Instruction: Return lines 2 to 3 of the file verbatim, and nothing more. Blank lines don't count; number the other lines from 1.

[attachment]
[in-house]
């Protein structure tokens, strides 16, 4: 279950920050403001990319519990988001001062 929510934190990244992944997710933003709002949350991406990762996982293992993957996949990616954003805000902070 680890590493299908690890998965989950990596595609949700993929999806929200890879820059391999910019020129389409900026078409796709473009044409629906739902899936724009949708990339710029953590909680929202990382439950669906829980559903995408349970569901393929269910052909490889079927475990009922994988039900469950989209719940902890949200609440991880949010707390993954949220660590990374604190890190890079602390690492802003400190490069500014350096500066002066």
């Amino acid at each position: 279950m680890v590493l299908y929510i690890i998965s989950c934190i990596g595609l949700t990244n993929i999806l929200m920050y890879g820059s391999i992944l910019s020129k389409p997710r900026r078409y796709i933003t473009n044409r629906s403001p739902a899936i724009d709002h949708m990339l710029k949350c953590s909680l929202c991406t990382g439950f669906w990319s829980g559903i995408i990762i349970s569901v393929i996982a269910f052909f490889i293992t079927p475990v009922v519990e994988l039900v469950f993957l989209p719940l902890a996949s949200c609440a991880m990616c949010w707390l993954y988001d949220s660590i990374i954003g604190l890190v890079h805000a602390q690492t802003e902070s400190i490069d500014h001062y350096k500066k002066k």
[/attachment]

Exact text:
């Protein structure tokens, strides 16, 4: 279950920050403001990319519990988001001062 929510934190990244992944997710933003709002949350991406990762996982293992993957996949990616954003805000902070 680890590493299908690890998965989950990596595609949700993929999806929200890879820059391999910019020129389409900026078409796709473009044409629906739902899936724009949708990339710029953590909680929202990382439950669906829980559903995408349970569901393929269910052909490889079927475990009922994988039900469950989209719940902890949200609440991880949010707390993954949220660590990374604190890190890079602390690492802003400190490069500014350096500066002066």
């Amino acid at each position: 279950m680890v590493l299908y929510i690890i998965s989950c934190i990596g595609l949700t990244n993929i999806l929200m920050y890879g820059s391999i992944l910019s020129k389409p997710r900026r078409y796709i933003t473009n044409r629906s403001p739902a899936i724009d709002h949708m990339l710029k949350c953590s909680l929202c991406t990382g439950f669906w990319s829980g559903i995408i990762i349970s569901v393929i996982a269910f052909f490889i293992t079927p475990v009922v519990e994988l039900v469950f993957l989209p719940l902890a996949s949200c609440a991880m990616c949010w707390l993954y988001d949220s660590i990374i954003g604190l890190v890079h805000a602390q690492t802003e902070s400190i490069d500014h001062y350096k500066k002066k």